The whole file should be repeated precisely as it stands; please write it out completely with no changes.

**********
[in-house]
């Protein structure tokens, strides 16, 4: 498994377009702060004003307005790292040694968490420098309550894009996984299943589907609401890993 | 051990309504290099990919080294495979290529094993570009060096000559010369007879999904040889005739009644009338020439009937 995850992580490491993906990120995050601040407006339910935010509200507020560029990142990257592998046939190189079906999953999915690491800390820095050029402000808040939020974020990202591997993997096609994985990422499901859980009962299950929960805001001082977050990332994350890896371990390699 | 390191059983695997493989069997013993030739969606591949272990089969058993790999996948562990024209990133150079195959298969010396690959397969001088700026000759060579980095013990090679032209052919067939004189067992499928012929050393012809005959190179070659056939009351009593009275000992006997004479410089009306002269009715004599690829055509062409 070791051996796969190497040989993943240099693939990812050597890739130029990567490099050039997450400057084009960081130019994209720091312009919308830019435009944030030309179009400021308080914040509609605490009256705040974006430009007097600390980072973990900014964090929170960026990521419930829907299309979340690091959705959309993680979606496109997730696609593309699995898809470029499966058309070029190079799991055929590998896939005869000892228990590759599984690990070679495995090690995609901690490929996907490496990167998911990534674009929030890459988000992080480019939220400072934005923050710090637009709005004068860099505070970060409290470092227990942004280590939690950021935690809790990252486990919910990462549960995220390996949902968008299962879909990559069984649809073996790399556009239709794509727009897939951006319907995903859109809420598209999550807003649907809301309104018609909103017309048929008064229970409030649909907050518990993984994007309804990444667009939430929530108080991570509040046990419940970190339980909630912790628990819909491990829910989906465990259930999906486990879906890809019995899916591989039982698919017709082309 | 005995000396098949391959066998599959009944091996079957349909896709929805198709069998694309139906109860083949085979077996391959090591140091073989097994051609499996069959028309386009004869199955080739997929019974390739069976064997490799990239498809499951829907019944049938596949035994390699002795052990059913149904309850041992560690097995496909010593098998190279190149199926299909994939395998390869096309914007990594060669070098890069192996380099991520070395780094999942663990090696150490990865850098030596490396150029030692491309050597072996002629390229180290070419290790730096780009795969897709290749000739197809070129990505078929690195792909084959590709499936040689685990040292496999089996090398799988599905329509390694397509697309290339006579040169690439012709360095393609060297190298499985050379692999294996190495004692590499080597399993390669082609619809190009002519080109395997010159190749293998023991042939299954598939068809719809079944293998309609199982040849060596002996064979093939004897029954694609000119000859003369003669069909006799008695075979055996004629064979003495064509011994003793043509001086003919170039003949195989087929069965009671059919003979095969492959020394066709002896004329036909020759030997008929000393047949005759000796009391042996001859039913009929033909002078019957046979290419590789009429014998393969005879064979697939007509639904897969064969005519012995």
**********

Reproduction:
[in-house]
């Protein structure tokens, strides 16, 4: 498994377009702060004003307005790292040694968490420098309550894009996984299943589907609401890993 | 051990309504290099990919080294495979290529094993570009060096000559010369007879999904040889005739009644009338020439009937 995850992580490491993906990120995050601040407006339910935010509200507020560029990142990257592998046939190189079906999953999915690491800390820095050029402000808040939020974020990202591997993997096609994985990422499901859980009962299950929960805001001082977050990332994350890896371990390699 | 390191059983695997493989069997013993030739969606591949272990089969058993790999996948562990024209990133150079195959298969010396690959397969001088700026000759060579980095013990090679032209052919067939004189067992499928012929050393012809005959190179070659056939009351009593009275000992006997004479410089009306002269009715004599690829055509062409 070791051996796969190497040989993943240099693939990812050597890739130029990567490099050039997450400057084009960081130019994209720091312009919308830019435009944030030309179009400021308080914040509609605490009256705040974006430009007097600390980072973990900014964090929170960026990521419930829907299309979340690091959705959309993680979606496109997730696609593309699995898809470029499966058309070029190079799991055929590998896939005869000892228990590759599984690990070679495995090690995609901690490929996907490496990167998911990534674009929030890459988000992080480019939220400072934005923050710090637009709005004068860099505070970060409290470092227990942004280590939690950021935690809790990252486990919910990462549960995220390996949902968008299962879909990559069984649809073996790399556009239709794509727009897939951006319907995903859109809420598209999550807003649907809301309104018609909103017309048929008064229970409030649909907050518990993984994007309804990444667009939430929530108080991570509040046990419940970190339980909630912790628990819909491990829910989906465990259930999906486990879906890809019995899916591989039982698919017709082309 | 005995000396098949391959066998599959009944091996079957349909896709929805198709069998694309139906109860083949085979077996391959090591140091073989097994051609499996069959028309386009004869199955080739997929019974390739069976064997490799990239498809499951829907019944049938596949035994390699002795052990059913149904309850041992560690097995496909010593098998190279190149199926299909994939395998390869096309914007990594060669070098890069192996380099991520070395780094999942663990090696150490990865850098030596490396150029030692491309050597072996002629390229180290070419290790730096780009795969897709290749000739197809070129990505078929690195792909084959590709499936040689685990040292496999089996090398799988599905329509390694397509697309290339006579040169690439012709360095393609060297190298499985050379692999294996190495004692590499080597399993390669082609619809190009002519080109395997010159190749293998023991042939299954598939068809719809079944293998309609199982040849060596002996064979093939004897029954694609000119000859003369003669069909006799008695075979055996004629064979003495064509011994003793043509001086003919170039003949195989087929069965009671059919003979095969492959020394066709002896004329036909020759030997008929000393047949005759000796009391042996001859039913009929033909002078019957046979290419590789009429014998393969005879064979697939007509639904897969064969005519012995």